ABOUT THE INSTALLATIONS

Artist Statement 

As humankind has developed, we have colonized and altered our natural landscape, forcing native flora and fauna to adapt or face extinction. Refineries, powerplants and drilling rigs have become the mountains and forests of our industrialized world.

We live among these massive structures of our own making but have become accustomed to their presence, and incognizant of their effects on our ecosystem.

 

This series of sculptures utilizes materials that have been displaced from construction sites and building developments in Oklahoma City. In this work I construct an industrial plant diorama and larger than life wasp nests from reclaimed red earth and pieces of industrial materials that were discarded from building excavations. Through these works I explore the concept of organic structures being created from materials that exist due to human development and manmade structures becoming intertwined with the biological landscape. I use recognizable forms such as the common mud dauber nest and industrial facilities to examine the way our infrastructure has changed the perception we have of our natural spaces. Using exaggerated scale in this series, I play with the balance of power between the viewer and the landscape.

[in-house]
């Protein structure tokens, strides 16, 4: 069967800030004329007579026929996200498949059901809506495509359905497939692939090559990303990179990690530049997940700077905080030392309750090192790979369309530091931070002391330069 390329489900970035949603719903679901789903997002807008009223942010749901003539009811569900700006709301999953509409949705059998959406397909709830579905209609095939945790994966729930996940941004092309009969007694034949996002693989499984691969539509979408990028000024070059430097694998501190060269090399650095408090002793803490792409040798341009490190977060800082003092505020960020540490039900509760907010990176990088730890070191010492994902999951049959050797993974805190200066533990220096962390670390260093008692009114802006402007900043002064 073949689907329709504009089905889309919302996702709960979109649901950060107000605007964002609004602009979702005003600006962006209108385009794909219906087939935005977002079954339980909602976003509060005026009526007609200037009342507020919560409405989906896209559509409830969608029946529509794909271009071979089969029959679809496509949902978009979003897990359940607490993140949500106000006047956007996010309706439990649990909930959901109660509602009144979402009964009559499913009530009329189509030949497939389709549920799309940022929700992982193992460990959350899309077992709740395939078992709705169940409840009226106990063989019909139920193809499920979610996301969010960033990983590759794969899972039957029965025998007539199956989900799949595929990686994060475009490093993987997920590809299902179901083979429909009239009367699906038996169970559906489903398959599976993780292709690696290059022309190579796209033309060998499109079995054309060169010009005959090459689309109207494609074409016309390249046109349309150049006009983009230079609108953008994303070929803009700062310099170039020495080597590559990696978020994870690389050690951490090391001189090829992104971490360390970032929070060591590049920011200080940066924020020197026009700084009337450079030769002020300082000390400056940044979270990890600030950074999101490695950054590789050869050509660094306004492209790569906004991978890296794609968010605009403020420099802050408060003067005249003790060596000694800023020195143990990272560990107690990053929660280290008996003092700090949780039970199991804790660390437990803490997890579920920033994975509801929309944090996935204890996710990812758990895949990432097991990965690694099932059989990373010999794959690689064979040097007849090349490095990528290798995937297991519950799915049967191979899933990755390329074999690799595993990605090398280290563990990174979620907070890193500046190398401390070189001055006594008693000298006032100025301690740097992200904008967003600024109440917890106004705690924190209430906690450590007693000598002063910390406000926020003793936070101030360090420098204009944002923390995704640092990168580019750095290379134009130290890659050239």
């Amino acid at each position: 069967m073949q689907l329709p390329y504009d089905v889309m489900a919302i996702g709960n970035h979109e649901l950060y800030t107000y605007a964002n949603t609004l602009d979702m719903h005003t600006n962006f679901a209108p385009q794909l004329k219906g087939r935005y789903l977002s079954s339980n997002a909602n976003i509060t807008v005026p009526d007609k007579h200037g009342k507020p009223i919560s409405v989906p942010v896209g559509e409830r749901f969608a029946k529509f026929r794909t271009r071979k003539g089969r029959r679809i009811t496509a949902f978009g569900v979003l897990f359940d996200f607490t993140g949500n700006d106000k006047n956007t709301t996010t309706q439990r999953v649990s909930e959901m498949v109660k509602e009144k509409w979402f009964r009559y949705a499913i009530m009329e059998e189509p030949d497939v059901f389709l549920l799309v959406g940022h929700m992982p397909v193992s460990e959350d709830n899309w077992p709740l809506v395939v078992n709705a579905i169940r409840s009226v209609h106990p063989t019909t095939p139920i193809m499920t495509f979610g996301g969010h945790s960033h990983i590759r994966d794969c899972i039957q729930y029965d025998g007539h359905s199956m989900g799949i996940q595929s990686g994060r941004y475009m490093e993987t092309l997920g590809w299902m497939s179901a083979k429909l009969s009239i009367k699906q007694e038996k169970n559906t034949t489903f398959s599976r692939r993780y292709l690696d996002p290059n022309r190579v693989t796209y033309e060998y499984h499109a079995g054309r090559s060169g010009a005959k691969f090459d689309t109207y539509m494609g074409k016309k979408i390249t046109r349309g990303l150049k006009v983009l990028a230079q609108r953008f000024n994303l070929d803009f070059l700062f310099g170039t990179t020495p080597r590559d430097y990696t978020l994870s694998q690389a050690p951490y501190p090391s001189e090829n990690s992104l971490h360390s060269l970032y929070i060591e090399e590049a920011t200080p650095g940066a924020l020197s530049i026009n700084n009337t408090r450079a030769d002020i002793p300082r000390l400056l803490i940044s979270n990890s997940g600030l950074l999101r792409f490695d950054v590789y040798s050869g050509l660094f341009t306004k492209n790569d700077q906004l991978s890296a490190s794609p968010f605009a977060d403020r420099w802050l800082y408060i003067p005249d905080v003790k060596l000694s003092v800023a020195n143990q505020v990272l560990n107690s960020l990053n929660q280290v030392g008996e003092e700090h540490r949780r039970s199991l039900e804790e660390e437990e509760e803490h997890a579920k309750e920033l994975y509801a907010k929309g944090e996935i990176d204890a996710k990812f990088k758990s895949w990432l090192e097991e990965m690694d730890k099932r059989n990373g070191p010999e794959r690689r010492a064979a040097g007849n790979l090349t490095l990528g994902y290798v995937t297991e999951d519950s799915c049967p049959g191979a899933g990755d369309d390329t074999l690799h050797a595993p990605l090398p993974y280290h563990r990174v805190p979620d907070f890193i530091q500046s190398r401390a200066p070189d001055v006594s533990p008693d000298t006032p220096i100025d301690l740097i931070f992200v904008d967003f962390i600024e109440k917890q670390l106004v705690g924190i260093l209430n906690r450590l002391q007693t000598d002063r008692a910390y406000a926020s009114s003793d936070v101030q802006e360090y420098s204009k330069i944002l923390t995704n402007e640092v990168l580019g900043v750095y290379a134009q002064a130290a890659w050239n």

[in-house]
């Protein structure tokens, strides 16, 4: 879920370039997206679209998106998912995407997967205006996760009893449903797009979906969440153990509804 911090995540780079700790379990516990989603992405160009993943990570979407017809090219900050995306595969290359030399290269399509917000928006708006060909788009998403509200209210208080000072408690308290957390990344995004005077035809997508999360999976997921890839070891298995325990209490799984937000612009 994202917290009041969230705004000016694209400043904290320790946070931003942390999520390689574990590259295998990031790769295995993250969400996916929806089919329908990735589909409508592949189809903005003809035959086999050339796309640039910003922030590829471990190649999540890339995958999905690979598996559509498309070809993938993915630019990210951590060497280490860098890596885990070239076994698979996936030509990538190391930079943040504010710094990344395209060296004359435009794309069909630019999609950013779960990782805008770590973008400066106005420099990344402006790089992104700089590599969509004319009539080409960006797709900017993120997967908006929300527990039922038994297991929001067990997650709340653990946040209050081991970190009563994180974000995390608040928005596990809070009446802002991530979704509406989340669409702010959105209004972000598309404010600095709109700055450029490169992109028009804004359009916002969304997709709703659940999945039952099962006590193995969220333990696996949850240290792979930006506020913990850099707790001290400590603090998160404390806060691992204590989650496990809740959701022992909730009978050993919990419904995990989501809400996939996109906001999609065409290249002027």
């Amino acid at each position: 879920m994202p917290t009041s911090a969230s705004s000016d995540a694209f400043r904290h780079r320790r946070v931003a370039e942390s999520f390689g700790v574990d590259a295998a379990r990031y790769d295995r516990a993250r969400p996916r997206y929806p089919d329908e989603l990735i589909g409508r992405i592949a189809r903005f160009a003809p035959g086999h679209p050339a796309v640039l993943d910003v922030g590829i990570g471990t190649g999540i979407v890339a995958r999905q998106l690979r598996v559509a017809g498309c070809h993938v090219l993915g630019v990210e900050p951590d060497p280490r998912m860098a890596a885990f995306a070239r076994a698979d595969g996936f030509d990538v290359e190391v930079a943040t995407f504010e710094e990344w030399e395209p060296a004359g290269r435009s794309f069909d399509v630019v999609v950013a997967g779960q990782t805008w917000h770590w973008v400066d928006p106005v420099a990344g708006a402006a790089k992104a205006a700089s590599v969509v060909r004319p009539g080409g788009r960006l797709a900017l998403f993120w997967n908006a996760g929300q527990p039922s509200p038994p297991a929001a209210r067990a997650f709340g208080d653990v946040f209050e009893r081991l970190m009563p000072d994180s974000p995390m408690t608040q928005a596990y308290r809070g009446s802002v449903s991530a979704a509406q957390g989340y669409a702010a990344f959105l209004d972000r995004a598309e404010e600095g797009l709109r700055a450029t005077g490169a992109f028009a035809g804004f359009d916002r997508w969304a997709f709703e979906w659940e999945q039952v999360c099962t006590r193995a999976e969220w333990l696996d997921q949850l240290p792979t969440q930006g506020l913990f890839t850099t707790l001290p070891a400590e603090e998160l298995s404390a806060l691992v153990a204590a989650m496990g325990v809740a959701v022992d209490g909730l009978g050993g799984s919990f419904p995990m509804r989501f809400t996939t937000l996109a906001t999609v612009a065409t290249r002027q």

As the collision between nature and developed areas becomes more and more blurred, our awareness of our ecosystem has changed. In this work I seek to create a dialogue about perception of the “natural landscape” from the context of living in a manufactured environment.

Carrie Kouts created the Installations Organic Construction and Inorganic Nests as stand alone works that were part of the same series. This series was the Capstone Exhibition of Kouts' undergraduate career at the University of Central Oklahoma.These works were meant to play off one another and create dialogue in the gallery space. Both series were created from discarded materials found in Oklahoma City. A large portion of this material was displaced red earth that was reclaimed from various construction sites and building projects.